From the National Center for Health Statistics:
Health, United States is the annual report on the health status of the nation, compiled by the National Center for Health Statistics and submitted by the Secretary of Health and Human Services to the President and Congress. Each year, Health, United States examines an important health topic and this year’s special feature explores the health of the 55–64 age group. This group was born during the height of the Baby Boom and will become Medicare eligible over the next 10 years. The feature compares their health to those who were 55-64 years old a decade ago. Adults aged 55-64 are entering a period of life increasingly influenced by chronic conditions, which are the leading causes of death and disability in the United States. Among the highlights:
- Current 55-64 year olds are more racially diverse than a decade earlier with non-Hispanic white persons comprising almost 75%, non-Hispanic black persons about 11% and Hispanic persons almost 10%.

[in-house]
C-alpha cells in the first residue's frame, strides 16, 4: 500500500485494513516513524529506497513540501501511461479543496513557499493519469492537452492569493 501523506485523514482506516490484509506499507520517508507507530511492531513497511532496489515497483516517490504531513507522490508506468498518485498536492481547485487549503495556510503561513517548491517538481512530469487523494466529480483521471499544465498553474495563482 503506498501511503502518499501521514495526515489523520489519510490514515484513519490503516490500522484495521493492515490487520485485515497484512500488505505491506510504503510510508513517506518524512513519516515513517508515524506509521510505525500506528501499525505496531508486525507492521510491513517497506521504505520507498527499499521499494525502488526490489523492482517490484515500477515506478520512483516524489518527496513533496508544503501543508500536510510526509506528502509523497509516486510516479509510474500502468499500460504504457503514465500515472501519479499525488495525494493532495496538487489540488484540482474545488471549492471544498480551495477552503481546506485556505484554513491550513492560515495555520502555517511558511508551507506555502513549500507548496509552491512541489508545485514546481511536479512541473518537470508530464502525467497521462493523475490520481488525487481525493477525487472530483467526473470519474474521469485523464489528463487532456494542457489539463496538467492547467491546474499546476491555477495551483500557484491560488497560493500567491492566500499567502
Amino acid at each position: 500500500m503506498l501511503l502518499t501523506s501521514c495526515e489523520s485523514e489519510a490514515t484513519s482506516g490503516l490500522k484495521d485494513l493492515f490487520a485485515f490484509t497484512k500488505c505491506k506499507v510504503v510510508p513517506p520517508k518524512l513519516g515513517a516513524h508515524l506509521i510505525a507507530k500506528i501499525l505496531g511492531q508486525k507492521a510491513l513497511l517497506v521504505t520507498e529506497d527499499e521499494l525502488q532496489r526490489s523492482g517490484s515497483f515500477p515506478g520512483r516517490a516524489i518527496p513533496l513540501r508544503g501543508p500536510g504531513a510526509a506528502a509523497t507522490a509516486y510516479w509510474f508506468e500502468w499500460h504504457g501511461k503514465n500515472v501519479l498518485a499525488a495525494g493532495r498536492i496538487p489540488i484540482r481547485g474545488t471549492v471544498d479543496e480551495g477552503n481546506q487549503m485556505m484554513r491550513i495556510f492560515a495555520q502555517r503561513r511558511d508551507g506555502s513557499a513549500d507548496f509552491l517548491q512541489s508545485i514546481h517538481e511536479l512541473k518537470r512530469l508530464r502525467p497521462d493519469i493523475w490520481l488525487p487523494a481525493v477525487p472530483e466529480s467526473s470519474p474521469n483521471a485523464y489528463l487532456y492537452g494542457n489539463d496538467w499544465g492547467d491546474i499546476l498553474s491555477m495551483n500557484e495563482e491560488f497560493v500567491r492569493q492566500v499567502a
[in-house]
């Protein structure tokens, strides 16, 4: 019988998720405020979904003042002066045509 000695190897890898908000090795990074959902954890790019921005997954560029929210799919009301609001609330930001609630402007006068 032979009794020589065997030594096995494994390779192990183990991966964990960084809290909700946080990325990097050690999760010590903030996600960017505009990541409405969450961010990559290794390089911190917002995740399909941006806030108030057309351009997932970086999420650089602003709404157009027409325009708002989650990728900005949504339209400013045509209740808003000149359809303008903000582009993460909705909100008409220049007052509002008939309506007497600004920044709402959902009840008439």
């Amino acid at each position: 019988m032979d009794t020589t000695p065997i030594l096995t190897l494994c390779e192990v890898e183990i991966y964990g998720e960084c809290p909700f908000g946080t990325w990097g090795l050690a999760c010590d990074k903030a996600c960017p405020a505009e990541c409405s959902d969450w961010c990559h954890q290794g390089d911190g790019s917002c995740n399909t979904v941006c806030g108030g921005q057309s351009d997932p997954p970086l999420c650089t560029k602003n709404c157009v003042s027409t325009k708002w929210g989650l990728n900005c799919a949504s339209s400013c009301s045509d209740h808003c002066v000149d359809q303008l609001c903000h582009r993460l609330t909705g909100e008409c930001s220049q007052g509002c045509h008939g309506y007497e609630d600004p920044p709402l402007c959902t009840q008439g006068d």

- In 2009-2012 the prevalence of diabetes was close to 19%, the prevalence of obesity was about 40% and the prevalence of hypertension was just over 51% among 55-64 year olds, unchanged from a decade earlier.
- In 2012–2013, adults aged 55–64 living below 100% of poverty were nearly three times as likely to be current smokers as those at 400% or more of poverty (32.4% vs 11.2%).
- In 2009–2012, nearly half (45%) of adults aged 55-64 took a prescription cardiovascular drug, and 15% used a prescription analgesic, similar to levels a decade earlier.
The report also features detailed tables and charts displaying health statistics trends over time on: birth and death rates, infant mortality, life expectancy, morbidity and health status, risk factors, use of ambulatory and inpatient care, health personnel and facilities, financing of health care, health insurance and managed care, and other health topics.
A special abridged edition, Health, United States, 2014: In Brief is also available as a companion to the full report.